The second full-day workshop that I’ll be teaching is Spindling 1.0.
Here’s the description:
In this workshop, you will learn basic spinning techniques for suspended spinning. These techniques will allow you to further explore making a variety of yarns with these noble tools. This class is for absolute beginning spinners, or for those who know how to spin with a wheel, but don’t know how to do it with a spindle.
In this introduction to the spindle as a tool for making yarn, you will also earn about the properties of wool as a protein fibre for making yarn. You will learn how to draft fibre, put twist into it, ply and set the yarn– everything you need to get you started on your yarn making journey.
I’ve taught this class several times. Sometimes it is a 3-hour class, sometimes 4-hours. Having a full 6-hour class is a true luxury and I feel blessed as an instructor and happy for the students. It gives us the chance to explore things just that wee bit deeper. To ask more questions, to play a bit more.
For a long time I’ve had a wonderful spindle maker create amazing spindles for my classes. These are top whorl spindles made by Dave Smith of Houndesign. Dave is now following another passion: music and leaving wood turning behind. Here’s a glimpse of these lovely tools.
As a spindle instructor, one of the biggest frustrations is the tools people bring to the class. People who don’t yet know how to spin, especially spindle spin, often don’t know how to select the right kind of spindle. They often come to my class with really heavy, bottom whorl spindles, and then are frustrated that they can’t spin on it. Having good spindles on hand was key and was a big reason for spindling success.
So now I have to do this differently. I don’t have a spindle maker and frankly getting out of the spindle purchase and re-sale thing is fine with me. It is one level of detail I don’t need at this time. What I’ve decided to do is to have a class set of spindles that are good quality spindles. If someone shows up to my class with a strangely balanced or heavy one, I can offer one of mine on loan.
The spindles that I’ve played around with and have fallen in love with are TurtleMade spindles from Jen Kemery. They are gorgeous. Available in 26 colours it is difficult to choose just one. They are affordable ($20 Canadian plus shipping) and they work beautifully. I now own a class fleet. Everyone can try it out. They can learn spindling and can also learn how to work with a Turkish spindle at the same time. If they love these and want their own, they can order one from Jen. Win-win-win. Here’s a shot of the fleet. Aren’t they lovely?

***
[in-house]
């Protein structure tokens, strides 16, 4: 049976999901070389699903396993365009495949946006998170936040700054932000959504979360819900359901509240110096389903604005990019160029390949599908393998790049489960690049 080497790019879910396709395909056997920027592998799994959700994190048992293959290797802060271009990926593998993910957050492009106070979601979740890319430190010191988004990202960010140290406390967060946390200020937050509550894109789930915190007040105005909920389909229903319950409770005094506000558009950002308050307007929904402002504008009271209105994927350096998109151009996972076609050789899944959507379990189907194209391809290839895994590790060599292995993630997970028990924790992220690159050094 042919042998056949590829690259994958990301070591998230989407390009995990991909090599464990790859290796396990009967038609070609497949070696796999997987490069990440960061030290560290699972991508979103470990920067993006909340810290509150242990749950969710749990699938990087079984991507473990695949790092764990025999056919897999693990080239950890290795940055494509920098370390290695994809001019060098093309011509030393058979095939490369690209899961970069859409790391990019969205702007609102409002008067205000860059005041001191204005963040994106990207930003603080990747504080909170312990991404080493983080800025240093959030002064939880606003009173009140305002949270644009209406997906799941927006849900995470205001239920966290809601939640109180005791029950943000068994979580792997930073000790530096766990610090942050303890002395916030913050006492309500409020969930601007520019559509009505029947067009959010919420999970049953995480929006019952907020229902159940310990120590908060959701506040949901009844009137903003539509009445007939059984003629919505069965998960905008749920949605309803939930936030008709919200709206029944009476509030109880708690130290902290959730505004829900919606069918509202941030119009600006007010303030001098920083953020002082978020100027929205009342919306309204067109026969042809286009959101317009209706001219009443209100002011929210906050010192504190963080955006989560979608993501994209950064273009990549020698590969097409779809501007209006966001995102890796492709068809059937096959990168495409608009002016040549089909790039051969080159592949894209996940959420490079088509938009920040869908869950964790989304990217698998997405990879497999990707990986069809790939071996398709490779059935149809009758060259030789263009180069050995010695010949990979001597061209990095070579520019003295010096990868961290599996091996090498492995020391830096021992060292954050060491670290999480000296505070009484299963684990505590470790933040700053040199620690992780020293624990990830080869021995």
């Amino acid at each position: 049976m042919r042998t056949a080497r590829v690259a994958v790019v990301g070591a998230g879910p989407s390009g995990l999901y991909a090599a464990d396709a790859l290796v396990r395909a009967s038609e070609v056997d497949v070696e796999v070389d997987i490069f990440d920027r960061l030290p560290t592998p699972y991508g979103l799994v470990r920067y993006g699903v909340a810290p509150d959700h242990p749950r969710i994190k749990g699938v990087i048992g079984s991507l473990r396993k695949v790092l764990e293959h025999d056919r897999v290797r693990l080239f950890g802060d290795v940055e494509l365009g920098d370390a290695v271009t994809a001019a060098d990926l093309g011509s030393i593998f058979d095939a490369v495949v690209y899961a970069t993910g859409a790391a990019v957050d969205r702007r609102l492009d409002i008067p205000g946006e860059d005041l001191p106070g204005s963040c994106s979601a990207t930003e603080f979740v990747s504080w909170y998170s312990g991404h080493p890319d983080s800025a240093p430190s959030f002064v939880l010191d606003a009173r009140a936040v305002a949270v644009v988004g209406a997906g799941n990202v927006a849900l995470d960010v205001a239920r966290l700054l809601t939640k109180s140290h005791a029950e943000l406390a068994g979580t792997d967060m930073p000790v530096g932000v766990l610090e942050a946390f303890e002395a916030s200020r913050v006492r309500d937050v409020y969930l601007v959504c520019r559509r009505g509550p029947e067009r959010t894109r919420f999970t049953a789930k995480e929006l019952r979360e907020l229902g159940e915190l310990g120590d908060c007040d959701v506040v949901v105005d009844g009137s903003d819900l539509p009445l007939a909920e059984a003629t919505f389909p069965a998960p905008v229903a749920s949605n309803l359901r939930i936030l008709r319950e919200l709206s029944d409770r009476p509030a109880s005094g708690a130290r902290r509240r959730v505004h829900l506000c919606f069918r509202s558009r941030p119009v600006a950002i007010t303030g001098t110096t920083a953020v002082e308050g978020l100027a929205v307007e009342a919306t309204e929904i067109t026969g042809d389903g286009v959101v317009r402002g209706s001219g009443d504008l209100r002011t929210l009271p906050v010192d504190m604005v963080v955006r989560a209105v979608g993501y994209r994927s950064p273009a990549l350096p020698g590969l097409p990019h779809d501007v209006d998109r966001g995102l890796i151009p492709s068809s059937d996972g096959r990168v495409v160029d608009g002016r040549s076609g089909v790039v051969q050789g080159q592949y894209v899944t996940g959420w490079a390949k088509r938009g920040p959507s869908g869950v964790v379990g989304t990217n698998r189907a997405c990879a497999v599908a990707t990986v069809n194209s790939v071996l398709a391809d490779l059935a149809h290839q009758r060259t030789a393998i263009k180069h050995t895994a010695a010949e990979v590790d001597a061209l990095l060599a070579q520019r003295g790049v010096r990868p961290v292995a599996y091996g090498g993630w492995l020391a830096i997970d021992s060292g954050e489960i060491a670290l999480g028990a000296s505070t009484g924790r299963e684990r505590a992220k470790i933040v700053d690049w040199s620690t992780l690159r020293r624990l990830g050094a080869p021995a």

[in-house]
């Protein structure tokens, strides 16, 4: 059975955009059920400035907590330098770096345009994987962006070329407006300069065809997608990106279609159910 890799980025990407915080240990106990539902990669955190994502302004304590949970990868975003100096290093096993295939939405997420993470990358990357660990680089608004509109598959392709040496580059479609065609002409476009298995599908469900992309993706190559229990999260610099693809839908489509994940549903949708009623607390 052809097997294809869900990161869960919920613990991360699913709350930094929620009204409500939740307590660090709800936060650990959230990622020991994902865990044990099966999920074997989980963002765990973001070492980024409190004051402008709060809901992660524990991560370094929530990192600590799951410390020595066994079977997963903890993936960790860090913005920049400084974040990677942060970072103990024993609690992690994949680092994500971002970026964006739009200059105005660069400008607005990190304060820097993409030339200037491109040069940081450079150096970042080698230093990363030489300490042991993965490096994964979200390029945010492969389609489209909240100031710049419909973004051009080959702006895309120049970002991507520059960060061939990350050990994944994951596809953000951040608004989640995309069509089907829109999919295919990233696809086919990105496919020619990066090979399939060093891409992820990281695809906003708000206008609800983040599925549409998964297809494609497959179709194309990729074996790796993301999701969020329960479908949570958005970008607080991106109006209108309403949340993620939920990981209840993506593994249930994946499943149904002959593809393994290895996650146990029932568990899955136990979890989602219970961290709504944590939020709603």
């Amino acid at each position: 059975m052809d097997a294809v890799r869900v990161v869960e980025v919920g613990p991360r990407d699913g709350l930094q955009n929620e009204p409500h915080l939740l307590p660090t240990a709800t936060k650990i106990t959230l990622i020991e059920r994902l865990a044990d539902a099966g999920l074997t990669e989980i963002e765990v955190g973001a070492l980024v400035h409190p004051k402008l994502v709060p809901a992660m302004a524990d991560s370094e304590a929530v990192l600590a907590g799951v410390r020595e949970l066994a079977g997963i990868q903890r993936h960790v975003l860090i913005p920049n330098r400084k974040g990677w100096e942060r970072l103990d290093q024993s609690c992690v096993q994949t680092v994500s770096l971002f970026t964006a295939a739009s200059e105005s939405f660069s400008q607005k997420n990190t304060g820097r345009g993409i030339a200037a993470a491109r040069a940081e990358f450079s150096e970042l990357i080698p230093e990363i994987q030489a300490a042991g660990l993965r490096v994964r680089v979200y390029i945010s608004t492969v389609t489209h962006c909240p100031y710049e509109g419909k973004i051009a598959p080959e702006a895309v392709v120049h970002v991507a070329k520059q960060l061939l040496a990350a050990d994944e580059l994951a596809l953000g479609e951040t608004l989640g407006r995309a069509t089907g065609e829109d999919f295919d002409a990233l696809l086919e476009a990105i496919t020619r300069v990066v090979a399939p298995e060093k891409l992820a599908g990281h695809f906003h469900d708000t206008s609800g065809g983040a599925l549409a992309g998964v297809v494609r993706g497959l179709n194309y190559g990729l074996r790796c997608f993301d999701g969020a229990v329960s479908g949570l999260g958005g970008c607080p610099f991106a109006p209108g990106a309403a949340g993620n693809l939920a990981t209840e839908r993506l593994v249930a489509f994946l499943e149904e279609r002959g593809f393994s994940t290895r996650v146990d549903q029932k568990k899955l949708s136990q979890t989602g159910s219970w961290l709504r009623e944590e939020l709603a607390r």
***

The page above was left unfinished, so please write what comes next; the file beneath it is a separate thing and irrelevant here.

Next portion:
And a couple of close-ups so you can really see them. They are made on a 3-D printer and weigh between 34 – 36 grams. I think this is a perfect weight for an all-purpose spindle. You can spin fine singles on these and you can spin thicker singles too. If you drop them, and who doesn’t at any given time in the spindling process, you don’t have to worry about them chipping or cracking.
On the weekend we had three of these spindles being featured at the Surrey Museum Sheep-to-Shawl, for our demos. Kids gathered around these spindles and wanted to try them out. They were drawn to the colours and the fibres. The process of teaching the kids a bit about spindling was doable because we weren’t worried about breaking a $20 polymer spindle. Happy to report that not a single one was broken or damaged in any way, despite being dropped several times.
Looking forward to featuring these at Olds College. Hope to see you there.